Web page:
It was an unusual and unfortunate confluence of events: A larger-than-normal number of geese was making a later-than-normal migration over Montana when a snowstorm blew in at the wrong time and sent them soaring to the wrong place. The throngs of white birds splashed down in a 50 billion-gallon toxic stew in a former copper mine that is part of the nation's largest Superfund site. The Anaconda Copper Co. mined thousands of miles of tunnels under Butte over a century, finding gold, silver, lead, zinc, manganese and especially copper, and earning the city of 30,000 the nickname "The Richest Hill on Earth." The old mine shafts started flooding when mining there ended in 1982, sending tainted water into the Berkeley Pit.
Primatologist Frans de Waal says chimpanzees can do almost everything that was once considered a distinctively human trait. The idea that only humans make tools is today "an unsustainable position," de Waal writes by email. The only unique trait of humans, he says, might be that we have symbolic language.
Of all the treatments that patients use, the ones that benefit patients the least include unneeded antibiotics and dietary supplements, according to a recent survey of U.S. doctors. It is the second of two surveys on high-value care, which is defined as providing treatments to patients that have benefits that outweigh their potential harms and avoid unnecessary costs. "The bottom line: the health care costs are rising," and they're increasing at an unsustainable rate, Dr. Amir Qaseem, the lead author of the paper and chair of ACP’s High Value Care Task Force, told Live Science.
Since last summer’s announcement of the Guardians of the Galaxy ride Mission Breakout, everybody’s been anxiously awaiting a look inside. Walt Disney Imagineering Executive Designer Joe Rohde and Chief Creative Officer of Marvel Entertainment Joe Quesada gave a tour of the new ride to a handful of folks. Although the ride is still in the early stages, this early look is not only a glance at the Mission Breakout’s development, but also a chance to see the future of Marvel in theme parks.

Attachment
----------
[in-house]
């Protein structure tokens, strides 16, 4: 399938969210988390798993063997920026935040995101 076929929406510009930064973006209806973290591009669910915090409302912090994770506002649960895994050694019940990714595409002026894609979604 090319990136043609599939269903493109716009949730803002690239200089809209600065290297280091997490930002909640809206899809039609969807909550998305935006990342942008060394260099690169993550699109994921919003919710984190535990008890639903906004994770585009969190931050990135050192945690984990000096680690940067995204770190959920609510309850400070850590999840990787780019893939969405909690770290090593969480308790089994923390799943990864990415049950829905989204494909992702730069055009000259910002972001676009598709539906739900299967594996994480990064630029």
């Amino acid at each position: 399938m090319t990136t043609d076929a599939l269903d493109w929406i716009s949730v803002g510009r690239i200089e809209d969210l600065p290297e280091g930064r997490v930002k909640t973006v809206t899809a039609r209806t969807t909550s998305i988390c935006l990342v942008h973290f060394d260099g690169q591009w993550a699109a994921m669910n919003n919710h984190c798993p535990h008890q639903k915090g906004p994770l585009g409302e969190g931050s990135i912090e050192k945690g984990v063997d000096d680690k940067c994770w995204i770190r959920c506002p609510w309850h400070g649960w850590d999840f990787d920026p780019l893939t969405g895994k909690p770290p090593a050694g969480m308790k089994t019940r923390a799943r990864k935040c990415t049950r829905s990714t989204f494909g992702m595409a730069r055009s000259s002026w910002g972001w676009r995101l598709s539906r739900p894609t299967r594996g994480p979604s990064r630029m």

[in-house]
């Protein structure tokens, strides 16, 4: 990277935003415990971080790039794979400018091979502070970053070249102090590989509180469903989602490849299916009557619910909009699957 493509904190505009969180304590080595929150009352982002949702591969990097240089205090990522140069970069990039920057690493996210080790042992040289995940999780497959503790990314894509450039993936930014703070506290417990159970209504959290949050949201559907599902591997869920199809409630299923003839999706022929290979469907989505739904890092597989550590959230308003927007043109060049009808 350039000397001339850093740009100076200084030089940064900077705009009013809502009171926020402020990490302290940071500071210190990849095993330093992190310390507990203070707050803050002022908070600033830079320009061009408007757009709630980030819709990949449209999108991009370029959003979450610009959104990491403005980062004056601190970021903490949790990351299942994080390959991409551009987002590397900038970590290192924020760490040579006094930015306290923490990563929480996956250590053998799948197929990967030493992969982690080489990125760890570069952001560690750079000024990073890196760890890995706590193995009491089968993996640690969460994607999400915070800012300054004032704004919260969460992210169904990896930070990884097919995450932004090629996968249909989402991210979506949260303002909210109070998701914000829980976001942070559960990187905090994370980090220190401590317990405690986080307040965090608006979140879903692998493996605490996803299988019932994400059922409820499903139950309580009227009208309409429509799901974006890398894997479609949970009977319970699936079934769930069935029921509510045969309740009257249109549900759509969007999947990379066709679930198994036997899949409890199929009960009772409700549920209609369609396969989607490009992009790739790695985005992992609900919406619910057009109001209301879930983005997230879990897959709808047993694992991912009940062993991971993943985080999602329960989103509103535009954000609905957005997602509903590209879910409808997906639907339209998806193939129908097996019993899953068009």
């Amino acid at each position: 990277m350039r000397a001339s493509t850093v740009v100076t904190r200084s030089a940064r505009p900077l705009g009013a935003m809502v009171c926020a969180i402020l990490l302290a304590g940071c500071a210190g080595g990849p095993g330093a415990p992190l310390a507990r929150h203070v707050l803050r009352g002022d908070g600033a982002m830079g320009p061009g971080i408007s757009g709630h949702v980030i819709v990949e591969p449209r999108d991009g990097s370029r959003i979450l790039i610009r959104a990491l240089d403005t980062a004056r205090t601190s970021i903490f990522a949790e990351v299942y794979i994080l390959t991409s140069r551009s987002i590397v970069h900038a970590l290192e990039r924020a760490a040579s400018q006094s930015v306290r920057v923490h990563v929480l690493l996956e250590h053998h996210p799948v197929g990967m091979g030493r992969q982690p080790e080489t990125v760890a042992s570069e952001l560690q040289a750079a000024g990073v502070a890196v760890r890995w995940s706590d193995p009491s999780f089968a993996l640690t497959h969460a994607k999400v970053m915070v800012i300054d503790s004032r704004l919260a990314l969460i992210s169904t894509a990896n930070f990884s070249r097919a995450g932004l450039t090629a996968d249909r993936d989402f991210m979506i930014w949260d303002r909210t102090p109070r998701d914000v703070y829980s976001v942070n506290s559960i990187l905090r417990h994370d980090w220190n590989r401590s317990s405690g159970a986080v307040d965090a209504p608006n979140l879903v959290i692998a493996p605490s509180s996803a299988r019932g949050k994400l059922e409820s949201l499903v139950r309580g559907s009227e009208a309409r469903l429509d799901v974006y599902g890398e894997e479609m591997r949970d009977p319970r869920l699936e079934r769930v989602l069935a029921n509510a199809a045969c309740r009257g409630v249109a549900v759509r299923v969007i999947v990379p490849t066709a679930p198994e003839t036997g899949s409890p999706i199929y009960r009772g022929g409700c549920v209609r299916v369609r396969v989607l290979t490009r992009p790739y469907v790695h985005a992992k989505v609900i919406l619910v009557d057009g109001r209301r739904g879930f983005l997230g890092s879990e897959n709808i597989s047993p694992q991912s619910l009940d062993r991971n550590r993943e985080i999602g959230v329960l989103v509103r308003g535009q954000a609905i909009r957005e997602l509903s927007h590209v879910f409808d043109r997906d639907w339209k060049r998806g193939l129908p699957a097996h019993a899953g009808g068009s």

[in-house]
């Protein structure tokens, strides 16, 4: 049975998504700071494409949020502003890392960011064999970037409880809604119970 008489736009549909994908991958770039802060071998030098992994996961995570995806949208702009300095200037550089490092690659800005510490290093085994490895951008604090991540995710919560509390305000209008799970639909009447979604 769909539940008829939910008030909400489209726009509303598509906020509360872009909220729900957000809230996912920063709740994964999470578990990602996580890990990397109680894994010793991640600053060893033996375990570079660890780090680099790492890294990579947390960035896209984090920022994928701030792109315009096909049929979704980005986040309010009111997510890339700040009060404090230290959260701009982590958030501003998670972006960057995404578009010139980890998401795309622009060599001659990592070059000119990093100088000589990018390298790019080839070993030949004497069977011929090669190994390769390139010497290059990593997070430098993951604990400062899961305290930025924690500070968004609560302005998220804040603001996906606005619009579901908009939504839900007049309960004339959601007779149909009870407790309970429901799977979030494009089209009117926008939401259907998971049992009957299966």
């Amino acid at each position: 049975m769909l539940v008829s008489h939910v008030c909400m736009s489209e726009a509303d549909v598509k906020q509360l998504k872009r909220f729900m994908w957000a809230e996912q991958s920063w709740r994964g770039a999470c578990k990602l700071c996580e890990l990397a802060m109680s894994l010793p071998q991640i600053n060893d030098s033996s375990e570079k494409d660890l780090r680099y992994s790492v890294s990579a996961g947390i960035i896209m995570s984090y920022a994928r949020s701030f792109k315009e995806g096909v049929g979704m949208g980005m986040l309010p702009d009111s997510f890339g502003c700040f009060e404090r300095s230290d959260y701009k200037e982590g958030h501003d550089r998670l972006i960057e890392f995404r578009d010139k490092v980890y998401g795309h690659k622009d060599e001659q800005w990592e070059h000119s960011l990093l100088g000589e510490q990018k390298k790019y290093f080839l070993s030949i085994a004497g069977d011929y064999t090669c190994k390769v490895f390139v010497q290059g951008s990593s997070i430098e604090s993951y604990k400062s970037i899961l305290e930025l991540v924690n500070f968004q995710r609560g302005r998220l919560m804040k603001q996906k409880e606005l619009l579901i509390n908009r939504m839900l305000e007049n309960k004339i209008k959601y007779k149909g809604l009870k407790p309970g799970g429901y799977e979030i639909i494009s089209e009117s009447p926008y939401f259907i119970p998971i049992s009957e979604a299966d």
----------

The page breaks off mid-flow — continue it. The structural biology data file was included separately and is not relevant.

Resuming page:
Having apparently taken note of Elon Musk’s plan for a super-fast “Hyperloop” transportation system, engineers in South Korea are now working on their own remarkably similar technology. The Korea Railroad Research Institute (KRRI) recently revealed plans for a near-supersonic “train” that’d be capable of whisking passengers between Seoul and the southern Korean city of Busan 200 miles away in just half an hour.
We all occupy a world in which particular places remain important to individuals and societies for thousands of years. The world around these places may alter beyond all recognition, but certain places seem to demand both our attention and physical return for generations. In research we recently published, we suggest that this cultural phenomenon is not unique to modern humans. From at least a quarter of a million years ago, Neanderthal populations can be seen to have persistently and deliberately returned to particular places over tens of thousands of years. This is despite radical climate-driven changes in environment and landscapes. Our study focused on one such site: La Cotte de St Brelade
As such, the common method of tapping or whacking a ketchup bottle to encourage the sauce to come out is necessary, but what's the best way to keep the splatter at bay? The answer lies in understanding rheology, which is the study of these soft solids, said Anthony Stickland, a senior lecturer in the University of Melbourne's School of Engineering. There are three simple steps to getting ketchup out of the bottle without the mess, Stickland said in a statement.